posted on Sep, 28 2015 @ 12:22 AM
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originally posted by: Xtrozero

originally posted by: Kandinsky
a reply to: imd12c4funn

He doesn't literally mean 'pear-shaped,' he means slightly short of spherical.


Can we rule out flat...hehe


Oh man, we've only just made it through a flat Earth phase. You'll start them off again!



posted on Sep, 28 2015 @ 12:22 AM
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a reply to: wildespace

I'll download my video (still on camera) and use my paint program to overlay a perfect circle on the shadow and I bet it is perfect. As Neil says, the equatorial is high as Mt. Everest above the rest of the earth measured from the center of Earth which would be noticable with an overlay
edit on 28-9-2015 by imd12c4funn because: fix interpretation



posted on Sep, 28 2015 @ 12:25 AM
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originally posted by: Xtrozero

originally posted by: Kandinsky
a reply to: imd12c4funn

He doesn't literally mean 'pear-shaped,' he means slightly short of spherical.


Can we rule out flat...hehe

Actually...No



posted on Sep, 28 2015 @ 12:25 AM
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a reply to: imd12c4funn


Mt. Everest measured from the center of Earth which would be noticable with an overlay
No. It wouldn't.

Draw a circle a meter in diameter. To match the oblateness of the Earth, the bulge would be 3 mm. And, mind you, it is not a 3mm bump, it is the difference between the N-S diameter and the E-W diameter. A gradual curve.

How big a circle did you make in Paint? Six inches? The bulge would be .018". Think you would notice? How sharply defined was the curve?

edit on 9/28/2015 by Phage because: (no reason given)



posted on Sep, 28 2015 @ 12:27 AM
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a reply to: Kapusta

Not sure if Neil is a mouth of NASA, but that is what came out of his mouth.



posted on Sep, 28 2015 @ 12:42 AM
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Take this into consideration... Here is an idea of what they're trying to tell you. See the size of the earths shadow to the moon? Even if it was a little more than slightly, it would still look like a circle since you're only getting a very small part of the circle of the earth on the moon when it starts taking a bite out of it.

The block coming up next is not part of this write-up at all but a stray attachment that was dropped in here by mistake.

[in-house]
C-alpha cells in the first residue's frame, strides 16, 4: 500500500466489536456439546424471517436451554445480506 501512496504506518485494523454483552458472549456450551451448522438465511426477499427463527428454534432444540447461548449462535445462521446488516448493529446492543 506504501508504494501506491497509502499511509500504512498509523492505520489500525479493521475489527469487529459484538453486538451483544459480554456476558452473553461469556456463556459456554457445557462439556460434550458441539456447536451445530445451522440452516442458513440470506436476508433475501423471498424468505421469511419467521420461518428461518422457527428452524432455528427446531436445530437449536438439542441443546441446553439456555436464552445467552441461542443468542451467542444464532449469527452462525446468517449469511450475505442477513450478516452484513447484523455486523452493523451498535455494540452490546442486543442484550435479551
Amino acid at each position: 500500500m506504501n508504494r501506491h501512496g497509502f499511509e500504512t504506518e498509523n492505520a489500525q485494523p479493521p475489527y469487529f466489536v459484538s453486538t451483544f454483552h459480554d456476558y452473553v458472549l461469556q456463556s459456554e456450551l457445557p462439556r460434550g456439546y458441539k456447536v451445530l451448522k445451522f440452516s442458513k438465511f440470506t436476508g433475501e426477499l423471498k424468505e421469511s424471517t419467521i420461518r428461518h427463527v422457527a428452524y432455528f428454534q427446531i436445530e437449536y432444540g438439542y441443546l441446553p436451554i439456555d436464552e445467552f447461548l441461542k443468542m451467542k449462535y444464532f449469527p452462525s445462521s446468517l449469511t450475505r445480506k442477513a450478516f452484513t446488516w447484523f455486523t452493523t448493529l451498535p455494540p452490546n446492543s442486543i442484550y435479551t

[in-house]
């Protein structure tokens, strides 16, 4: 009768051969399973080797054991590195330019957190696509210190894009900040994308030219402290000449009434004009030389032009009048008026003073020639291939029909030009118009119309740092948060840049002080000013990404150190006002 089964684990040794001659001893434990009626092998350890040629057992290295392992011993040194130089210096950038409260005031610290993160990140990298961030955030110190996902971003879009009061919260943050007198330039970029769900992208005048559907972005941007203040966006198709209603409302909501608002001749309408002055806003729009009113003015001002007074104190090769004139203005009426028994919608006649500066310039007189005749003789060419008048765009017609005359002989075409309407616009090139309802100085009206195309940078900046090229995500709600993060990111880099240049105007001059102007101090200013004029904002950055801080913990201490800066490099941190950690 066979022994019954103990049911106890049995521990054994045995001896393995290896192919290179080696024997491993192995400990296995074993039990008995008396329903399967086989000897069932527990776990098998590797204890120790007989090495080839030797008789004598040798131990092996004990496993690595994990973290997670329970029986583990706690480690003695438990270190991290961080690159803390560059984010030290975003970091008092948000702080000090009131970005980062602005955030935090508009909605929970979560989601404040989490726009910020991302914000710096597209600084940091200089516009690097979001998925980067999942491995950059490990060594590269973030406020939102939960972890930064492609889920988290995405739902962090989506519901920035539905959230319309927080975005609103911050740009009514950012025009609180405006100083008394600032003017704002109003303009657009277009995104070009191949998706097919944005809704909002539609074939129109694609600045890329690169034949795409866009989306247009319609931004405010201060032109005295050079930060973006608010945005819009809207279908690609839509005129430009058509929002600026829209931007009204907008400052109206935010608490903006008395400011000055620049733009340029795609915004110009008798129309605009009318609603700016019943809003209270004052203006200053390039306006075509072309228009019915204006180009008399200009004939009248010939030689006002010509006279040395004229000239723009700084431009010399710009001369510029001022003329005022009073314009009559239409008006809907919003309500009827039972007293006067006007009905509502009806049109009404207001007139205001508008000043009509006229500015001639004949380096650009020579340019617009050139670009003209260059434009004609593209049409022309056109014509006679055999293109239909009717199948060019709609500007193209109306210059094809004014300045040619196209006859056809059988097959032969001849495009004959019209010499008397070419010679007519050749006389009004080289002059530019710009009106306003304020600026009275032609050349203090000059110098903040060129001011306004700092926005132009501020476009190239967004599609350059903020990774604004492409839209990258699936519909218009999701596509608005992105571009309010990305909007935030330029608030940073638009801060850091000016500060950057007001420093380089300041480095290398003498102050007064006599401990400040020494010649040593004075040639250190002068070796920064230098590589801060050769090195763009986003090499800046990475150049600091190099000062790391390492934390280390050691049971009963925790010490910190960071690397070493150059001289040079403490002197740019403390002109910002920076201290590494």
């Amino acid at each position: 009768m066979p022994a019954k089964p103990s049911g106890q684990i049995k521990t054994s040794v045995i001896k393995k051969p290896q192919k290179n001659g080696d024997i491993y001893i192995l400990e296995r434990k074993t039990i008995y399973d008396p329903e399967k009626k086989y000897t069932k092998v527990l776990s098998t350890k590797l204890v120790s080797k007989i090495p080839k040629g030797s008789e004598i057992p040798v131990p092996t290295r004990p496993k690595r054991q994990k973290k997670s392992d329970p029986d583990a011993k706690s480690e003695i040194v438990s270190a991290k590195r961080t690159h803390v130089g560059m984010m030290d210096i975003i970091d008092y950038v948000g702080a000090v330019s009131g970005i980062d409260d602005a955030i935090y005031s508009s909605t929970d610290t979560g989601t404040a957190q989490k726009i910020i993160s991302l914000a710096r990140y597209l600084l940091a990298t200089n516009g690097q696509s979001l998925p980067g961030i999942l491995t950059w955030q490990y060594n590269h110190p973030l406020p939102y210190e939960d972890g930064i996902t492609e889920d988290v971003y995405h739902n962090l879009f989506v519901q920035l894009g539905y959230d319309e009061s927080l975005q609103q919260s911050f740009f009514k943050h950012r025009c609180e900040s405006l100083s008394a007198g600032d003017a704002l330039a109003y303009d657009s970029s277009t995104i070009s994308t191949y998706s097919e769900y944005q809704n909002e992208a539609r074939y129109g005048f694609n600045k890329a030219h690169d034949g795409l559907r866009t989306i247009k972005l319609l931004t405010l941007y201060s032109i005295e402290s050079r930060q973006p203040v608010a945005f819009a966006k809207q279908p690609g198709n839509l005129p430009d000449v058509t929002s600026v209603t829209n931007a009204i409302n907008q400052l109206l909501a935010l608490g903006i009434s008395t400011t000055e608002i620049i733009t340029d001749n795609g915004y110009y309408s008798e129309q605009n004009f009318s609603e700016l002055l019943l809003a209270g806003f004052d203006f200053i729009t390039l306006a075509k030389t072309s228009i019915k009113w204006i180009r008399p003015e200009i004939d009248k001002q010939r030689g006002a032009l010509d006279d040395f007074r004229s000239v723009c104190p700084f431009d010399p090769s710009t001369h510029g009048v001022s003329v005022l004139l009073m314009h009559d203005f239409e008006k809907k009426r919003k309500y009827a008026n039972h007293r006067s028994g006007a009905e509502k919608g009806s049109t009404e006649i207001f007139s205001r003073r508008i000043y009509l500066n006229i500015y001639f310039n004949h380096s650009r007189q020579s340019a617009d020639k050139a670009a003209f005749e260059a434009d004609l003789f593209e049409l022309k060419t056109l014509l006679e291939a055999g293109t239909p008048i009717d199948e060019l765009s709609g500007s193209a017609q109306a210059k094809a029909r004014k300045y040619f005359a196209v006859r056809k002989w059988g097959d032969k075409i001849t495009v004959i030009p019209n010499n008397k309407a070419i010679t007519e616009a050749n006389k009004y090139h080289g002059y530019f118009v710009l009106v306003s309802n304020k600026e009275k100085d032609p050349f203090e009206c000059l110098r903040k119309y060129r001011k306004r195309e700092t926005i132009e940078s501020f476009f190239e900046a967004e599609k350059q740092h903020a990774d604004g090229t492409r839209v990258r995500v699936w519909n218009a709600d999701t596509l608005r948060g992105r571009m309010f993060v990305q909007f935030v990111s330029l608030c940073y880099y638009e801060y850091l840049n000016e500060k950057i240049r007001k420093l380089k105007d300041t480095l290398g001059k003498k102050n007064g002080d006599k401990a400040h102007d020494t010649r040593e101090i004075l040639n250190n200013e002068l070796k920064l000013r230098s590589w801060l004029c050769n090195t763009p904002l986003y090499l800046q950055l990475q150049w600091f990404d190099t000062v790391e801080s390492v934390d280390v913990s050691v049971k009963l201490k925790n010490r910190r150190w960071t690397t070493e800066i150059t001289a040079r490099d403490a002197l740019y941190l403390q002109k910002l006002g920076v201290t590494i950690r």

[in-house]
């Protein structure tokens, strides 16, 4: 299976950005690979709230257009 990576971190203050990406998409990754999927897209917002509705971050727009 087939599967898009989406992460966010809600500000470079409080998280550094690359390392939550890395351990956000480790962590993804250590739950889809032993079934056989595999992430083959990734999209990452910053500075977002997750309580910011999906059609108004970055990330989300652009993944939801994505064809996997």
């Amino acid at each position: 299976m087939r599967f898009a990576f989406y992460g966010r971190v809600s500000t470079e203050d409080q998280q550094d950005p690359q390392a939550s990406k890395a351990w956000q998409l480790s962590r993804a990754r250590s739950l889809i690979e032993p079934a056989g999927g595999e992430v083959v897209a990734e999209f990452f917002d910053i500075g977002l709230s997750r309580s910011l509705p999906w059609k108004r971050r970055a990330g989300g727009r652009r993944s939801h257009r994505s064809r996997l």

See HERE



posted on Sep, 28 2015 @ 12:44 AM
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originally posted by: Phage
a reply to: imd12c4funn




there is no "slightly short of spherical" to the shadow.

Again, the difference is too slight to be visible.


Earth's diameter at equator is 7,926.41 miles.
at the poles is 7901 miles.
a difference of 25.41 miles.

Everest is 29,035 feet, or 5.49905303 Miles, or just over 25% of the difference between the equatorial and meridianal diameters. My program can see that. It's not as minute of a difference as you make it sound.



posted on Sep, 28 2015 @ 12:47 AM
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a reply to: imd12c4funn



a difference of 25.41 miles.
Yes. Like I said, a difference of 0.3%.



It's not as minute of a difference as you make it sound.

In a 6" circle the difference is 18 thousandths of an inch. How big was the circle you drew in paint? How much of the total curve of the shadow were you measuring? A fourth of it? Do you think you could detect a difference of 4 thousandths of an inch on your screen? What's your pixel pitch?


edit on 9/28/2015 by Phage because: (no reason given)



posted on Sep, 28 2015 @ 12:51 AM
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originally posted by: imd12c4funn
a reply to: muse7

But as the shadow moves across the moon until total eclipse is achieved and then moving onward until the shadow no longer casts on the moon, you can see the arch of the shadow and that is where you can see there is no bulge or pear shape to the shadow. It is a perfectly circular arch.


So, you think that the shadow you were seeing on the moon accounts for the enterity of Earths shape?

Thats where your epiphany goes wrong......